Guest Column

Myanmar Junta’s Caretaker Government on Course to Fail

By David I. Steinberg 14 August 2021

Myanmar’s military regime, which has dubbed itself the State Administration Council since the February 1 coup, recently proclaimed that it was inaugurating a caretaker government which will step down after cleaning up the mess left behind by what the junta regards as an incompetent and corrupt National League for Democracy (NLD) administration. An election is supposed to follow sometime in 2023 and a new government will then be inaugurated.

The term ‘caretaker government’ invokes remembrance of times past and the first of four military interventions following independence. Between 1958 and 1960, a highly successful, if authoritarian and dictatorial, military administration governed. It was formed on the basis of a “constitutional coup”, as military control seemed inevitable but was in fact approved by the legislature. Following that interregnum, the military held free elections, in which its preferred party lost, and the military retired [temporarily], returning the government to the then Prime Minister U Nu.

In 1960, the military proclaimed its outstanding success. On terminating its ruling role, it specifically likened its accomplishments to Hercules cleaning out the Augean Stables. Its Ministry of Information acclaimed its deeds in the volume: Is Trust Vindicated? A Chronicle of a Trust, Striving, and Triumph. Being an Account of the Accomplishments of the Government of the Union of Burma, November 1, 1958-February 1, 1960. In the estimations of today’s internal or external observers, will this present caretaker regime succeed as the first caretaker government did in 1958-60? As Eliza Doolittle said in My Fair Lady, “Not bloody likely”.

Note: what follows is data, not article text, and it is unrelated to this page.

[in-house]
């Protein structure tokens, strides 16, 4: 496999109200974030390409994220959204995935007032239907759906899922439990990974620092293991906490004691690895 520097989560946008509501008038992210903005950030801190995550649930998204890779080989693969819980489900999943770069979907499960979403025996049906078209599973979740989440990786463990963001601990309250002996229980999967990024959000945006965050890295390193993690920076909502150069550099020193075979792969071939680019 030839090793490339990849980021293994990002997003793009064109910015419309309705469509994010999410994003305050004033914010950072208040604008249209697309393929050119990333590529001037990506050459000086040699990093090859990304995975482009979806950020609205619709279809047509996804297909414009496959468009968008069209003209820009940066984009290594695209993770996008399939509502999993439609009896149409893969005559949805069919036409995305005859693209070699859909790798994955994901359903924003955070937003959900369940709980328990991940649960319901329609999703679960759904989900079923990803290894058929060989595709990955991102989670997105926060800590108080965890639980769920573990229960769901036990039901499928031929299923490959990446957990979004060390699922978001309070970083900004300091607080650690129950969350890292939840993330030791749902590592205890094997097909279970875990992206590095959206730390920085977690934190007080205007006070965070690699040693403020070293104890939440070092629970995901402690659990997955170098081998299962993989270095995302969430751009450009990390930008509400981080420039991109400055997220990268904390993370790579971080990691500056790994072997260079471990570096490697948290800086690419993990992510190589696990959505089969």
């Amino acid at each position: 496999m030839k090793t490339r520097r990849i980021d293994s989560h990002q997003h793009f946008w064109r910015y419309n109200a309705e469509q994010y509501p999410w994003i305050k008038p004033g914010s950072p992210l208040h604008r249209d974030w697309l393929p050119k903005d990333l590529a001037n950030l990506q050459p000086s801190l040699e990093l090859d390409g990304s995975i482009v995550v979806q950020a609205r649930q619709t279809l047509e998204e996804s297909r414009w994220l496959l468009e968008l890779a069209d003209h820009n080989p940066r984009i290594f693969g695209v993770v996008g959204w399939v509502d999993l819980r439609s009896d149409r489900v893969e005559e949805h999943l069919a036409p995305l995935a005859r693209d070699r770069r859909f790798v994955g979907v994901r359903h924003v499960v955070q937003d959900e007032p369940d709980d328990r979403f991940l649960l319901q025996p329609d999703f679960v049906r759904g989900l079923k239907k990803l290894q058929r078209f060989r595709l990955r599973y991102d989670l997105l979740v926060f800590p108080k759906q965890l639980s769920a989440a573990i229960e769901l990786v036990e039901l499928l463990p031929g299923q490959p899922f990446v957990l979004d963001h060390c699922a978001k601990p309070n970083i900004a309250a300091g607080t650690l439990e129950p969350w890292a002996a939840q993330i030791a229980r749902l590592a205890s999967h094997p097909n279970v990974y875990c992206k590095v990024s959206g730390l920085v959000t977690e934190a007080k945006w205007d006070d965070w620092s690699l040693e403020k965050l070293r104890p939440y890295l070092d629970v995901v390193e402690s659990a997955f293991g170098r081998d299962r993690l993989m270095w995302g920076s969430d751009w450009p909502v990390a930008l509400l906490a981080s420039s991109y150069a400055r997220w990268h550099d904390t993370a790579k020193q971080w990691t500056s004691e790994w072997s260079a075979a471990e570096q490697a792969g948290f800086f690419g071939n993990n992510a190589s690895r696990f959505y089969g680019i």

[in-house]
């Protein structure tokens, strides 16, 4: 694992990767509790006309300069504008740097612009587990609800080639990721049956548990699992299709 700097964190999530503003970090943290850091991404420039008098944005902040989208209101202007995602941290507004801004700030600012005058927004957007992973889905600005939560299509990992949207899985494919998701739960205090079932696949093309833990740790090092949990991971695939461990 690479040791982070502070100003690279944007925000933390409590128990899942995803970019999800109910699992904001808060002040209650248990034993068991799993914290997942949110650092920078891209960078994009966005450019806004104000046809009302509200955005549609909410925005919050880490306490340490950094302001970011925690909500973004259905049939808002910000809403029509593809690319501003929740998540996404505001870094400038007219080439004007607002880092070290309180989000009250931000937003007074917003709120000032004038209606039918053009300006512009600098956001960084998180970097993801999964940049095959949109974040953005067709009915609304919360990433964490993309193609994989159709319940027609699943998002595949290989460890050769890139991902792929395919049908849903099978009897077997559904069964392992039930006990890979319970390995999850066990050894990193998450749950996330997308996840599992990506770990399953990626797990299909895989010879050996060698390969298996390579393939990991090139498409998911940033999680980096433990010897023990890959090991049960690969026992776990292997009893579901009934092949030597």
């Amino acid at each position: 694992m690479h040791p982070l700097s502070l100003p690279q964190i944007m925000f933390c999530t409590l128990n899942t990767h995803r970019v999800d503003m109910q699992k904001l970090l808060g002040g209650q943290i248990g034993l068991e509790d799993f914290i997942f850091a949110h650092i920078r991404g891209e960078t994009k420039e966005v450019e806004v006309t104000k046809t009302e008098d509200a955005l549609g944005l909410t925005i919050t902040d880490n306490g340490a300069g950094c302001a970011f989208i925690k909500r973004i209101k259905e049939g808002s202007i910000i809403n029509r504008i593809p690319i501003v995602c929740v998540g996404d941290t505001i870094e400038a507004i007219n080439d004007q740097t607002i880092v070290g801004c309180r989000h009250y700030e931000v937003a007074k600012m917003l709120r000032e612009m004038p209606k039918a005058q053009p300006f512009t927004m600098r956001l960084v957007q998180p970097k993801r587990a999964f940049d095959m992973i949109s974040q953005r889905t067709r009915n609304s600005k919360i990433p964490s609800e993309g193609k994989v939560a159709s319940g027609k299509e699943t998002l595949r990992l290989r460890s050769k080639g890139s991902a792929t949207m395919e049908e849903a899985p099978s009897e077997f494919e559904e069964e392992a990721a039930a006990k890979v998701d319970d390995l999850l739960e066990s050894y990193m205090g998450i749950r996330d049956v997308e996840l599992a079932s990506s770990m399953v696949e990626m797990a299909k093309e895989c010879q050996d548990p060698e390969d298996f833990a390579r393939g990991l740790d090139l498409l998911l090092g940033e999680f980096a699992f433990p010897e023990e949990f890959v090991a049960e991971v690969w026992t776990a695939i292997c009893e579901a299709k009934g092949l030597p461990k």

The origins and conditions of both coups are different. In 1958, the politically ubiquitous Anti-Fascist People’s Freedom League was split by personal rivalries and civil war was feared by the military, which was already fighting two communist insurgencies and a Karen rebellion. It was a peaceful transfer of power, with little overt dissent, at least among the majority Bamar people, because of the blatantly ineffective civilian administration.

The military substituted army officers in critical positions throughout the government and they were uncorrupt and effective, if demanding and insensitive to local feelings. But there were no political arrests and no one was killed. What was a loss for democratic governance was compensated for by a string of successful economic, political and even international measures.

Prices were forcibly lowered in the bazaars, the military efficiently ran an extensive series of economic ventures, some 170,000 squatters were removed to the outskirts of Rangoon, the legal prerogatives of the Shan sawbwas were terminated, education was improved and a Burmese Oxford professor became vice-chancellor of Rangoon University, while a border agreement was negotiated with China. This period may have provided both the rationale and belief for the military that it could effectively run the country for a longer period. History has proven this to have been an illusion.